Microsoft's relationship with Android: 'It's complicated'

Microsoft's relationship with Android: 'It's complicated'

Summary: The more I watch the evolution of technology, the more similarities I see between today’s Google and the ruthless Microsoft of the early 1990s. Can old age and treachery vanquish youth and skill?


See the follow-up article: "Microsoft's relationship with Android just got less complicated"

Microsoft is a 39-year-old company. Google is about to turn 16.

Both of those ages are major milestones for humans. It turns out they’re pretty interesting for giant tech companies as well.

Microsoft and Google are locked in a struggle for the future of computing. Both companies want to put their flagship operating system on every screen you own and allow developers to write apps that scale from handheld devices all the way to full-size desktop monitors.

This was Microsoft’s vision, as expressed in its 2013 Windows Everywhere ad:


And this is Google’s Android Everywhere vision, as shown off at the recent Google I/O conference:


Look familiar?

If you’re a developer or device maker with a stake in mobile technology, and specifically the next billion devices, this isn’t just a friendly wager. Do you bet on the older, experienced competitor? Or do you put your money on the young, aggressive rival?

The numbers are clearly in Google’s favor. Earlier this year, Gartner forecast that more than 1 billion Android devices will be sold in 2014, roughly three times as many as the total number of devices running Windows (360 million) or iOS/OS X (a combined total of 344 million).

But maybe Google is aiming at the wrong target.

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Microsoft quietly dropped the Windows Everywhere mantra last year and, under the leadership of new CEO Satya Nadella, has been pursuing a “mobile first, cloud first” strategy that focuses on getting its services onto as many platforms as possible, including Android.

The most recent evidence is a one-two punch: First was a report from ZDNet’s own Mary Jo Foley that Microsoft will deliver Office for Android ahead of its touch-first version of Office for Windows. That was followed in close order by the news that Microsoft will ship a second Nokia-branded, Android-powered phone, the X2.

That’s certainly not what Microsoft would have done in its youth. But 39-year-old Microsoft doesn't behave with the same reckless abandon as when it was a teenager. The cutthroat Microsoft of the mid-1990s, the one that perfected the "Embrace, extend, and extinguish" template, has been supplanted by a more mature competitor. (A few billions of dollars and Euros in antitrust fines, along with a decade living under a consent decree, also helped with the transformation.)

The Office team in particular has learned how to enthusiastically embrace alternative platforms. The goal for Office is to become aggressively ecumenical, running on as many platforms as possible. Office on the Mac, for example, is a significant business. The new Office apps on iPad are excellent and appear to have sold a fair number of $99-per-year Office 365 subscriptions.

If Microsoft's goal is to make it possible for you to run Office on as many devices as possible, then building a first-class Android app is mandatory, even if the unintended side-effect is strengthening Google’s hardware position temporarily.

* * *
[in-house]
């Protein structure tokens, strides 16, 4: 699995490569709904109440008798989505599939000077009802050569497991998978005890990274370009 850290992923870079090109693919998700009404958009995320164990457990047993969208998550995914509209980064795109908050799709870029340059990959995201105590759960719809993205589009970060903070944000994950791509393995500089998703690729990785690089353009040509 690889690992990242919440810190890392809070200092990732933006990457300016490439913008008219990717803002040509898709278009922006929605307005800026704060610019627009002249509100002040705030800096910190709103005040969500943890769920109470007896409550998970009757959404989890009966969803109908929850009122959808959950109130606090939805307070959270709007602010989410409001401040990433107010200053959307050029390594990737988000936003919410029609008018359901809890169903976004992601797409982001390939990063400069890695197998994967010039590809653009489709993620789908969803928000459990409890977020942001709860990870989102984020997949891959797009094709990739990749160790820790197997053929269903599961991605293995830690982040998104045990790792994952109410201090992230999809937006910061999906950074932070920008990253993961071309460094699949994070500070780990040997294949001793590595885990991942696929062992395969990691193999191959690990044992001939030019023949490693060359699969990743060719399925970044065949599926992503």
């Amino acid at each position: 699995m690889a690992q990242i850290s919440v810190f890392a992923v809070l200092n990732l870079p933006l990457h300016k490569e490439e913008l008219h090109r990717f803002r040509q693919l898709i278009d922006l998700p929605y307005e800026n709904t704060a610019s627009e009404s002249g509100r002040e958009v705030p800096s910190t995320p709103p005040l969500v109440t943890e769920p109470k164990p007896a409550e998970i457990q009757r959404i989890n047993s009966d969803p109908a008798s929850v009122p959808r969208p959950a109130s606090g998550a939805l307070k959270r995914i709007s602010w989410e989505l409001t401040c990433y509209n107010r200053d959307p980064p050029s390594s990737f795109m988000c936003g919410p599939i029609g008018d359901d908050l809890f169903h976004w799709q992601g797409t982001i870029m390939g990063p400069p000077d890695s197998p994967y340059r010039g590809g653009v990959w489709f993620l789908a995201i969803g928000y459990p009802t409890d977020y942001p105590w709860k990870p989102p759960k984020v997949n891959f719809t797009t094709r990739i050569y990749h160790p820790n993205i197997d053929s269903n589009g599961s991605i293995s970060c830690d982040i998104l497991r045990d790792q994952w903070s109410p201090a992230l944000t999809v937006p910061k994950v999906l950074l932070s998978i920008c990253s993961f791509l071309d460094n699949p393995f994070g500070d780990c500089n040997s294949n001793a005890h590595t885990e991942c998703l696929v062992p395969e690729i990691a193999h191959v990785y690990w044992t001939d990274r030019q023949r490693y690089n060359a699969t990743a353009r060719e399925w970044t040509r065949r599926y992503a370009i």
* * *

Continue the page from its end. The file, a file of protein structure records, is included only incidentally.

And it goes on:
That certainly means delivering Office for Android through the Google Play store, using the same subscriber-only model Microsoft used for its iPad apps. Whether Google will embrace Office as enthusiastically as Apple did is an open question, but it’s a safe bet that Office for Android will be insanely popular.

But the real game is in the Android Open Source Project, the Android code that Google gives away. An army of small Chinese manufacturers are building handsets based on AOSP. As of the end of last year, BI Intelligence reported that 25 percent of all global smartphone shipments were running a forked version of Android, minus Google services.

Amazon’s Kindle Fire is based on AOSP and is similarly Google-free. AOSP is also at the core of those Nokia-branded, Android-powered phones now being sold by Microsoft.

And that’s where things start to get interesting.

If Office becomes the anchor for Microsoft's Android app store, a non-Google version of Android becomes much more attractive for device makers and an easy hedge for developers, who can port their apps to MS-Android with only trivial effort.

Handset makers who are currently shipping Google-certified Android devices could choose to replace that OS with MS-Android instead. For device makers that have signed a patent licensing agreement with Microsoft, the carrot could be a complete waiver of those per-unit licensing fees as long as Office and other core Microsoft services replace their Google counterparts on each device shipped.

I made the argument earlier this year but it bears repeating here: Android isn't the enemy, Google is.

If you think Microsoft cares most about the royalty it charges a device maker for the OS license, you’re several years behind. Of course the company would be happy to collect that one-time OS royalty from a device maker, but they’re equally eager, if not more so, to have the buyer of that device paying for international Skype calls, for an Office 365 subscription, and maybe even for an Xbox Live Gold account. Over the life of a phone, the revenue from those services can easily be an order of magnitude greater than that OS royalty.